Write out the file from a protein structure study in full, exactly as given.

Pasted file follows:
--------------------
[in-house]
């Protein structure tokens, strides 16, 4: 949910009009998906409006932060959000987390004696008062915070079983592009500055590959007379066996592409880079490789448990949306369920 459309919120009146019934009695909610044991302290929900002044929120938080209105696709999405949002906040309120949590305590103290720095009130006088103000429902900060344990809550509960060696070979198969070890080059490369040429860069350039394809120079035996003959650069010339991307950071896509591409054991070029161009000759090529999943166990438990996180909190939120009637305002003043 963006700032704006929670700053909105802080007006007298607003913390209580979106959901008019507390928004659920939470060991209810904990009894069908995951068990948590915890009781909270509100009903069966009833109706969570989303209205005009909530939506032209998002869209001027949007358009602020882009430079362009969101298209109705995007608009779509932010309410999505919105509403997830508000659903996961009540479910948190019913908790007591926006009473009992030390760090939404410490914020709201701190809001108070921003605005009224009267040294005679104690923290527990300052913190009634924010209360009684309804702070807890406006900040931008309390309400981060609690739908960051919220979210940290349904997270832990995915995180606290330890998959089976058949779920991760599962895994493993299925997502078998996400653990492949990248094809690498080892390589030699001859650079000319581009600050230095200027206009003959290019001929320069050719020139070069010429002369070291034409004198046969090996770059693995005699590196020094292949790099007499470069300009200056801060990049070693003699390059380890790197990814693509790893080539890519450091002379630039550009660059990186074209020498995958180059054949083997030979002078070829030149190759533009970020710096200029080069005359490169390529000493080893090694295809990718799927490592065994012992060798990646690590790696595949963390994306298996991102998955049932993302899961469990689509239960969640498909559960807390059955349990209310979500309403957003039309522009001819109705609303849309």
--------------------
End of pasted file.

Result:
[in-house]
């Protein structure tokens, strides 16, 4: 949910009009998906409006932060959000987390004696008062915070079983592009500055590959007379066996592409880079490789448990949306369920 459309919120009146019934009695909610044991302290929900002044929120938080209105696709999405949002906040309120949590305590103290720095009130006088103000429902900060344990809550509960060696070979198969070890080059490369040429860069350039394809120079035996003959650069010339991307950071896509591409054991070029161009000759090529999943166990438990996180909190939120009637305002003043 963006700032704006929670700053909105802080007006007298607003913390209580979106959901008019507390928004659920939470060991209810904990009894069908995951068990948590915890009781909270509100009903069966009833109706969570989303209205005009909530939506032209998002869209001027949007358009602020882009430079362009969101298209109705995007608009779509932010309410999505919105509403997830508000659903996961009540479910948190019913908790007591926006009473009992030390760090939404410490914020709201701190809001108070921003605005009224009267040294005679104690923290527990300052913190009634924010209360009684309804702070807890406006900040931008309390309400981060609690739908960051919220979210940290349904997270832990995915995180606290330890998959089976058949779920991760599962895994493993299925997502078998996400653990492949990248094809690498080892390589030699001859650079000319581009600050230095200027206009003959290019001929320069050719020139070069010429002369070291034409004198046969090996770059693995005699590196020094292949790099007499470069300009200056801060990049070693003699390059380890790197990814693509790893080539890519450091002379630039550009660059990186074209020498995958180059054949083997030979002078070829030149190759533009970020710096200029080069005359490169390529000493080893090694295809990718799927490592065994012992060798990646690590790696595949963390994306298996991102998955049932993302899961469990689509239960969640498909559960807390059955349990209310979500309403957003039309522009001819109705609303849309």